It comes free with almost every machine ever sold. It is 
often ignored by computer users. Professional programmers scorn 
it. And yet it is the most widely used language in the world. 
There are literally hundreds of different versions. So what is it?
                       FIRST STEPS IN BASIC
     Beginners All-purpose Symbolic Instruction Code, or BASIC to 
its friends (and numerous enemies) was originally developed to be 
a simple language that would make computer programming available 
to a wider section of people, not just men in white coats who 
chanted binary in their sleep. 
                     COMPILED OR INTERPRETED
     There are two very different ways of getting BASIC to run a 
program when its been written. 
     An interpreted BASIC needs the program present in memory in 
order to run. The code is taken by the interpreter one line at a 
time and converted to machine code and passed to the CPU for 
action. When that line has been run, the next line is converted 
and run, and so on. 
     This means that the program execution speed tends to be 
rather slow, and there is a large memory overhead needed to keep 
the BASIC program in memory. The advantage is that this makes 
programs easy to write and debug, as the code remains in a form 
that is readable.
     A compiled BASIC translates all the BASIC code into machine 
code before its run, and turns the code into a stand alone .PRG 
file that can be run from the Desktop.
     This method has the advantage of creating runnable programs 
and also of a much faster execution speed, whilst there is no 
overhead of keeping the BASIC program in memory. However, if 
something is wrong with the code it can be difficult to debug.
     There is a third option, and one that is becoming 
increasingly popular. Rather than restricting themselves to one 
method of running a BASIC program, many companies have come to the 
conclusion that it is possible to have the best of both worlds. 
Both HiSoft and GFA produce BASIC's that can be either interpreted 
or compiled. As an example, GFA BASIC is interpreted but a 
separate compiler is available that can be used to produce a stand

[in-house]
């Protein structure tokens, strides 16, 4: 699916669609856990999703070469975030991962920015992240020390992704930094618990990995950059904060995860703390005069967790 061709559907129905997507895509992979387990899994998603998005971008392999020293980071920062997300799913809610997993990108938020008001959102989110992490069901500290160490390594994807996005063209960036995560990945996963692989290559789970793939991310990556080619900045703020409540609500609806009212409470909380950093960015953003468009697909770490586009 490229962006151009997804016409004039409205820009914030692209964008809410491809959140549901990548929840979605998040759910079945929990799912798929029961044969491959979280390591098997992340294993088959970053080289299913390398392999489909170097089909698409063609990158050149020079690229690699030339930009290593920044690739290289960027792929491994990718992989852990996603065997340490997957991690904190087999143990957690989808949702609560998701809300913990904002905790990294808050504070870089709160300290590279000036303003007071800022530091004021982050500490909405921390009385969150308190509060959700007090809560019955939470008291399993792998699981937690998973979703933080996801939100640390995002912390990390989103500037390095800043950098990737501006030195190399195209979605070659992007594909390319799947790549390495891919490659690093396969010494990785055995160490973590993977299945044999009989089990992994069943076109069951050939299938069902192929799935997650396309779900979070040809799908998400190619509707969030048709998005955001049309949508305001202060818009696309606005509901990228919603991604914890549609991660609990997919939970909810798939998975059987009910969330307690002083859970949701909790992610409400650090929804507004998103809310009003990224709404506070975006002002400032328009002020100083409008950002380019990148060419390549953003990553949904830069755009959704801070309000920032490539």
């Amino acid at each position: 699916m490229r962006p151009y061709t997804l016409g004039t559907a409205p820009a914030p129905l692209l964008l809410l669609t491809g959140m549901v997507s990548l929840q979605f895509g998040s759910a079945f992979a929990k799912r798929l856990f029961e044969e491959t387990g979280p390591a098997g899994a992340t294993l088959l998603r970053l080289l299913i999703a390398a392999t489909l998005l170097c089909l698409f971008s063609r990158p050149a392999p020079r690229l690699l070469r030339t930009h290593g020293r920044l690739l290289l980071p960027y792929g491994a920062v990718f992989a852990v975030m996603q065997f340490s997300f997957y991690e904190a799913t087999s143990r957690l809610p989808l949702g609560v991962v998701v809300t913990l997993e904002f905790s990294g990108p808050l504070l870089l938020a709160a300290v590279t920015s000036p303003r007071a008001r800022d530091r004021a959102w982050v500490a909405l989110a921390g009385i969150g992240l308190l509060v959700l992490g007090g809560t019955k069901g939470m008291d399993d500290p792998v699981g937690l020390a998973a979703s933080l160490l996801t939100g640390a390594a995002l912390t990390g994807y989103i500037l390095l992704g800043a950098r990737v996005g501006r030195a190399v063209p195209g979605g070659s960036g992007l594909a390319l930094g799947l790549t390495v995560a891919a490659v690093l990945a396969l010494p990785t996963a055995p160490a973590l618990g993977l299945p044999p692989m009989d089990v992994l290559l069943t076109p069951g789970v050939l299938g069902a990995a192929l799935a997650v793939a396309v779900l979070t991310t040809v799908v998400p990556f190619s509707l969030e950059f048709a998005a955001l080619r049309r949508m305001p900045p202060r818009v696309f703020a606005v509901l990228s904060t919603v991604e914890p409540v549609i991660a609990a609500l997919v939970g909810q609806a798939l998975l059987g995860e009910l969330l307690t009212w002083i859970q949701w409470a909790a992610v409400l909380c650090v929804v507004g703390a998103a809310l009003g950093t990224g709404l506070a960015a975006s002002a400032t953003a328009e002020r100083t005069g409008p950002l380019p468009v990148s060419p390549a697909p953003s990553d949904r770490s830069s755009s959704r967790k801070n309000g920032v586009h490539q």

alone program from GFA BASIC source code.
                         TYPES OF BASIC
     In the PC world, the battle for domination of the BASIC 
language has been fought out by two giant companies. Microsoft 
QuickBASIC has become the de facto standard in the industry, but 
it is still hotly pursued by Borland's Turbo BASIC.
     On the ST, Atari commissioned Bristol-based Metacomo to write 
an version of BASIC that would take advantage of the GEM interface 
of their new machine, and Metacomo went on to produce what became 
known as ST BASIC.
     Other companies rapidly realised that ST BASIC was a less 
than ideal product and set about producing alternatives. In the 
following pages, I shall be looking at all the various BASIC's 
that are available for the ST today.
ST BASIC - Originally bundled with the ST, the only good thing 
that can be said about this program was that it was free. The 
program was chronically bug ridden and incredibly slow, making 
it almost unusable. The editor, although it made use of GEM, used 
it in all the wrong ways and editing a program was cumbersome and 
GFA BASIC - Sourced from GFA in Germany, GFA BASIC has now reached 
version 3.07E, and has extra commands to take advantage of the STE 
machine's new colours and sound.
     The editor is a non-GEM affair that uses the function keys to 
provide easy access to essential features. Although an interpreted 
BASIC, GFA can produce code that runs fast and efficiently, making 
it an excellent alternative to ST BASIC.
     GFA BASIC is now available in two versions, the new version 3 
and the older version 2. The version 3 interpreter and compiler 
are sold separately, while version 2 is sold as a complete package